‘We are pleased to collaborate with Intel to bring WiMAX innovative solutions to Bangladesh,’ said Jerry Mobbs, chief executive officer of Qubee.

Intel Asia-Pacific region general manager Navin Shenoy also spoke on the occasion, said a news release.

Govt to install 100-200MW wind-based IPP

Govt to install 100-200MW wind-based IPP
Aminul Islam

The government will in a month begin the tender process for the installation of a 100MW-200MW wind-based independent power plant, according to an inter-ministerial decision made on Sunday.

Power Development Board officials at the meeting, chaired by the state minister for power and energy, Enamul Haque, made a presentation on the establishment of wind turbines in the Bay of Bengal to generate 100MW–200MW of electricity.

This will be the first large wind-based power plant in Bangladesh. The power board earlier made two unsuccessful attempts at running two 1MW power plants in Feni and Cox’s Bazar.

The board officials told the meeting wind turbine could be installed in offshore areas — about 50 metres off the coast — at Anwara, Banshkhali or Kutubdia to generate electricity.

They said the average wind speed in the areas identified was 6.5 metres a second above 50 metres from the ground whereas the latest wind turbine can generate electricity at the wind speed of 4.5 metres a second.

‘We will go for a pre-qualification tender for the installation of a 100MW–200MW wind-based power plant in a month if the government gives approval,’ the power board chairman, ASM Alamgir Kabir, told New Age after the meeting.

He said the plant would be installed as an independent power plant, from where the board would buy electricity.

PDB officials said the price of electricity of the ‘environment-friendly’ plant could be higher because of higher installation cost.

‘The installation cost of 1MW will be around $2 million whereas a conventional gas-based unit costs below $1million for installation,’ an official said.

He said there was a risk that the turbine might be affected in cyclones. ‘Additional care will be needed to protect the turbine during cyclones.’

The inter-ministry meeting also decided to install four 1MW wind-based power plants at Swandwip, Hatia and Kutubdia.

Officials of the defence and civil aviation ministries, Meteorological Department and the Bangladesh Parjatan Corporation were present.

Maksons plans for home textile unit

Maksons plans for home textile unit
Star Business Report

Maksons Spinning Mills, a listed company, has planned to set up a fully export-oriented composite home textile unit that promises to add Tk 300 crore to total turnover a year.

To set up the unit, the company has announced a plan to raise funds through issuing rights shares.

As part of the plan, the company’s Board of Directors yesterday recommended two rights shares against one existing share at an offer price of Tk 25, which includes Tk 15 in premium.

A portion of the raised fund will be used for paying off high-cost debt that will increase the profitability of the company, it said in a statement.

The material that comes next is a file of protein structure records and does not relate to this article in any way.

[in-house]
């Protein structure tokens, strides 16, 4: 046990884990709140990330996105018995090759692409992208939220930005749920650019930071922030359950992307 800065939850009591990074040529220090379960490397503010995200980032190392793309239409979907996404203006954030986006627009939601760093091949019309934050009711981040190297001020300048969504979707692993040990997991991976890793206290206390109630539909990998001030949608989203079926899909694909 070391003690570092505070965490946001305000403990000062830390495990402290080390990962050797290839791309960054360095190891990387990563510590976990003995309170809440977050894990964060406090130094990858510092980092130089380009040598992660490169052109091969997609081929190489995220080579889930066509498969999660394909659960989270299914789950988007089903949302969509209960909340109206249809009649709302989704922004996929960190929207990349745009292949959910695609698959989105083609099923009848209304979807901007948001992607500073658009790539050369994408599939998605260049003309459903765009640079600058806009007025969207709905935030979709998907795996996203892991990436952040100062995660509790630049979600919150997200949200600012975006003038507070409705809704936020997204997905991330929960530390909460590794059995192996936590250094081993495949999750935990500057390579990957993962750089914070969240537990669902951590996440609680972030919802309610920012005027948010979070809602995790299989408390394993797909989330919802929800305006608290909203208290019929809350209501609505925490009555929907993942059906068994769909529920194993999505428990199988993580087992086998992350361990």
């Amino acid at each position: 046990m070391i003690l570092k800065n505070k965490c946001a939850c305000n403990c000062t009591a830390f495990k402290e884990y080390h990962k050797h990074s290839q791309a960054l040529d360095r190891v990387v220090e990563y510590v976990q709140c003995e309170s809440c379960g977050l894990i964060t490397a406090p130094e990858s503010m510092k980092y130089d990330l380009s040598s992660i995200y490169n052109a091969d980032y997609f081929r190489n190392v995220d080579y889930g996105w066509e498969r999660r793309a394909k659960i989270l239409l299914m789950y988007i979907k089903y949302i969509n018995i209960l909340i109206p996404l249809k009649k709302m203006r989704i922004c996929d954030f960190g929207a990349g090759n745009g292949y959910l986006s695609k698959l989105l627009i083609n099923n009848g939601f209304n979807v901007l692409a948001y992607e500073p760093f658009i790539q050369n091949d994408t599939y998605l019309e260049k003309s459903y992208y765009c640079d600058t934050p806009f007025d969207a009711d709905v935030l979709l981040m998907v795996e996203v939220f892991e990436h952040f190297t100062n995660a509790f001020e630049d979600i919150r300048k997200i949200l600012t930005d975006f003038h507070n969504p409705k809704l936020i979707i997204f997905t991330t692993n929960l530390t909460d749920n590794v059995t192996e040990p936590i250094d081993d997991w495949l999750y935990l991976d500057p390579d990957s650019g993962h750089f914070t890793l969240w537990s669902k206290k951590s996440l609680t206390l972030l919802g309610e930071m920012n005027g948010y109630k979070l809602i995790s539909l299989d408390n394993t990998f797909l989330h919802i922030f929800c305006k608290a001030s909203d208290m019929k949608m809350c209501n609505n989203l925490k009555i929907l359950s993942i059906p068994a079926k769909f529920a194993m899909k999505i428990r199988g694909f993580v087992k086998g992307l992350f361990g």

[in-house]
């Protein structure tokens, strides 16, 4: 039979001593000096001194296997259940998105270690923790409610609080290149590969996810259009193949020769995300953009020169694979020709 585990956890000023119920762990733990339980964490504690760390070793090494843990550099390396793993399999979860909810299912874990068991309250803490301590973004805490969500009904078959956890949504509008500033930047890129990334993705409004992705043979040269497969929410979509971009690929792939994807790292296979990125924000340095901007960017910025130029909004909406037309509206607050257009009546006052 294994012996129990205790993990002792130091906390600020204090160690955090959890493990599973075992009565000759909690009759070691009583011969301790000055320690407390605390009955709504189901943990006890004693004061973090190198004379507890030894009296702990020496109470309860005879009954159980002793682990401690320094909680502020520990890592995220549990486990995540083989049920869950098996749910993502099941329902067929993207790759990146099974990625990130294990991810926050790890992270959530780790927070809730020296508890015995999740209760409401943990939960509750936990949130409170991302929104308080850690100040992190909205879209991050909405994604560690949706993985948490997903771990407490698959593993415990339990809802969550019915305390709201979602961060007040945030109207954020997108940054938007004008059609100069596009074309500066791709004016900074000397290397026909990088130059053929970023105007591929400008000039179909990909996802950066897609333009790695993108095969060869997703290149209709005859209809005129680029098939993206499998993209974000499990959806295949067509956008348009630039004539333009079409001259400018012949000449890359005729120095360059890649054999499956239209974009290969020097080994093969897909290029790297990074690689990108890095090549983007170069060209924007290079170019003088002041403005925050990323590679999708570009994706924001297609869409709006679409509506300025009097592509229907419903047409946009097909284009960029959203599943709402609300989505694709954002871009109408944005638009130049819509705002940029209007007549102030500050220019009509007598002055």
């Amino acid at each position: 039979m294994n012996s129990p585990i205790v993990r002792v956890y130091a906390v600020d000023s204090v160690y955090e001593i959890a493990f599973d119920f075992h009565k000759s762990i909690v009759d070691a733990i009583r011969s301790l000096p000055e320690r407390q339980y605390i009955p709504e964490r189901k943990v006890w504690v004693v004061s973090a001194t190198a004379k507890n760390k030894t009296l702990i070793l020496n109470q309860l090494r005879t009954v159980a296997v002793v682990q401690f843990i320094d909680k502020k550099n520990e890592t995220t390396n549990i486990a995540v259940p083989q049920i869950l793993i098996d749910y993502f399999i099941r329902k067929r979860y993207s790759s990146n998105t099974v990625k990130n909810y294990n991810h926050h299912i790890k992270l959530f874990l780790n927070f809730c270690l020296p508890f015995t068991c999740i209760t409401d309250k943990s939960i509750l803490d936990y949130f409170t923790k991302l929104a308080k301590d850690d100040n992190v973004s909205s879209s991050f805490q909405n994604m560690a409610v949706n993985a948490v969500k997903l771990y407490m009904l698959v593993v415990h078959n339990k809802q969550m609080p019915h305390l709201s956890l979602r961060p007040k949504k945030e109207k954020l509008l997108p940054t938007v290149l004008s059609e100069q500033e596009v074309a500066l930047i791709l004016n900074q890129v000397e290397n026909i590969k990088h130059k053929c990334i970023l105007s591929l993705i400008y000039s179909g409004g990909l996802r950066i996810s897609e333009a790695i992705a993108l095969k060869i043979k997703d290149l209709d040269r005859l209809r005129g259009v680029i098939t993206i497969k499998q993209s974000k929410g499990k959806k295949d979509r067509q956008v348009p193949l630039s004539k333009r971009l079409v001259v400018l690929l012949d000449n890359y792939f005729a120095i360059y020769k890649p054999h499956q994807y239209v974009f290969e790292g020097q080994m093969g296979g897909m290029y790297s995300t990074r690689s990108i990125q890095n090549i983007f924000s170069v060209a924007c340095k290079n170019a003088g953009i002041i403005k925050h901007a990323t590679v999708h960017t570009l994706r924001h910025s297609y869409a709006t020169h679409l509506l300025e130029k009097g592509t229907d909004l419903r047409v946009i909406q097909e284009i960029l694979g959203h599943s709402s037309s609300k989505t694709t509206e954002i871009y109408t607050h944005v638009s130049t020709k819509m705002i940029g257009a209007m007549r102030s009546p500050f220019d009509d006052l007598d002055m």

The rights offer is subject to approval from the Securities and Exchange Commission.

The company that listed on stockmarket in 2008 said the proposed unit would be an integrated textile industry with weaving, dyeing, printing, finishing and garments sections.

Maksons expects the implementation of the proposed unit will drive total turnover to Tk 400 crore a year.

The board members at yesterday’s meeting also decided to increase authorised capital from Tk 100 crore to Tk 500 crore.

Chaired by Maksons Chairman Abdul Ali, the meeting was attended by, among others, Managing Director Mohammad Ali Khokon.

Each Maksons share traded between Tk 107.70 and Tk 111 on Dhaka Stock Exchange yesterday.

Presently, sponsors hold a 41.2 percent share in the company, while institutions have a 26.15 percent stake and the public holding is 32.65 percent.

RMG exporters bag $1.8m orders from US show

RMG exporters bag $1.8m orders from US show
Unb, Dhaka

Bangladesh garments and knitwear manufacturers and exporters got export orders of around $107.96 million with instant confirmed order of $26.81 million in a show in USA.

The three-day Men’s Apparel Guild in California (MAGIC) show concluded in Las Vegas, the biggest city of Nevada, USA on February 18.

The MAGIC is the largest trade show in North America, which offers two shows annually — one in February and the other one on August 16-19.

Under the supervision of Export Promotion Bureau, 23 exhibitors from Bangladesh participated in the show.

Bangladesh’s consul general in Los Angeles met officials of the MAGIC authority and requested them to arrange a wide publicity of Bangladeshi exhibitors with their products and company information.

The consul general visited all 23 stalls and exchanged views with them and discussed about ways and means for greater participations of Bangladesh in the next MAGIC show.